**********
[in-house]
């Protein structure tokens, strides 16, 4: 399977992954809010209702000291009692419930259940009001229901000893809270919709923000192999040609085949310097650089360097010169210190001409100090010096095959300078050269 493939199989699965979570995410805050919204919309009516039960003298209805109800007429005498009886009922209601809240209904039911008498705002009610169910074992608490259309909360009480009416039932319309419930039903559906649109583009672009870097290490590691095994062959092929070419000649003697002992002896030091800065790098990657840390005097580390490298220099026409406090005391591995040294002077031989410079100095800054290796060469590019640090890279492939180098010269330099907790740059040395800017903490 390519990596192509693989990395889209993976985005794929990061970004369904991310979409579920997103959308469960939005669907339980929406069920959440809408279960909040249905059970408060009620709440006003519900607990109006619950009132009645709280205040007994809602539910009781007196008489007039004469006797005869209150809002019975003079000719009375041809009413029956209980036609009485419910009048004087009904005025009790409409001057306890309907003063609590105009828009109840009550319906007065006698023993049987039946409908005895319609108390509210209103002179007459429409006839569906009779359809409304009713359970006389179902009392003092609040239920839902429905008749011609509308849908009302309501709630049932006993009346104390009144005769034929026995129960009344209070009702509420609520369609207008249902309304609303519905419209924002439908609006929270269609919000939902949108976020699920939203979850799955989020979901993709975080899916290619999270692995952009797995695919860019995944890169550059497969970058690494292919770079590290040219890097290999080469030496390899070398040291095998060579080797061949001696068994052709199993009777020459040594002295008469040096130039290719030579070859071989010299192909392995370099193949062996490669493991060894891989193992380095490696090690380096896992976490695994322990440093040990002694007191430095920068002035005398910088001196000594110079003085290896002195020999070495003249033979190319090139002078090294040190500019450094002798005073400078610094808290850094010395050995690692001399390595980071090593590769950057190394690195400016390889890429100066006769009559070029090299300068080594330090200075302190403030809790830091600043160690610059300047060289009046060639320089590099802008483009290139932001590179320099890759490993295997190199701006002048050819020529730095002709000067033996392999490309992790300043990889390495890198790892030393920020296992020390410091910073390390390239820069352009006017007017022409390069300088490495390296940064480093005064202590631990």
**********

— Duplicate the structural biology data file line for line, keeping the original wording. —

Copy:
[in-house]
């Protein structure tokens, strides 16, 4: 399977992954809010209702000291009692419930259940009001229901000893809270919709923000192999040609085949310097650089360097010169210190001409100090010096095959300078050269 493939199989699965979570995410805050919204919309009516039960003298209805109800007429005498009886009922209601809240209904039911008498705002009610169910074992608490259309909360009480009416039932319309419930039903559906649109583009672009870097290490590691095994062959092929070419000649003697002992002896030091800065790098990657840390005097580390490298220099026409406090005391591995040294002077031989410079100095800054290796060469590019640090890279492939180098010269330099907790740059040395800017903490 390519990596192509693989990395889209993976985005794929990061970004369904991310979409579920997103959308469960939005669907339980929406069920959440809408279960909040249905059970408060009620709440006003519900607990109006619950009132009645709280205040007994809602539910009781007196008489007039004469006797005869209150809002019975003079000719009375041809009413029956209980036609009485419910009048004087009904005025009790409409001057306890309907003063609590105009828009109840009550319906007065006698023993049987039946409908005895319609108390509210209103002179007459429409006839569906009779359809409304009713359970006389179902009392003092609040239920839902429905008749011609509308849908009302309501709630049932006993009346104390009144005769034929026995129960009344209070009702509420609520369609207008249902309304609303519905419209924002439908609006929270269609919000939902949108976020699920939203979850799955989020979901993709975080899916290619999270692995952009797995695919860019995944890169550059497969970058690494292919770079590290040219890097290999080469030496390899070398040291095998060579080797061949001696068994052709199993009777020459040594002295008469040096130039290719030579070859071989010299192909392995370099193949062996490669493991060894891989193992380095490696090690380096896992976490695994322990440093040990002694007191430095920068002035005398910088001196000594110079003085290896002195020999070495003249033979190319090139002078090294040190500019450094002798005073400078610094808290850094010395050995690692001399390595980071090593590769950057190394690195400016390889890429100066006769009559070029090299300068080594330090200075302190403030809790830091600043160690610059300047060289009046060639320089590099802008483009290139932001590179320099890759490993295997190199701006002048050819020529730095002709000067033996392999490309992790300043990889390495890198790892030393920020296992020390410091910073390390390239820069352009006017007017022409390069300088490495390296940064480093005064202590631990």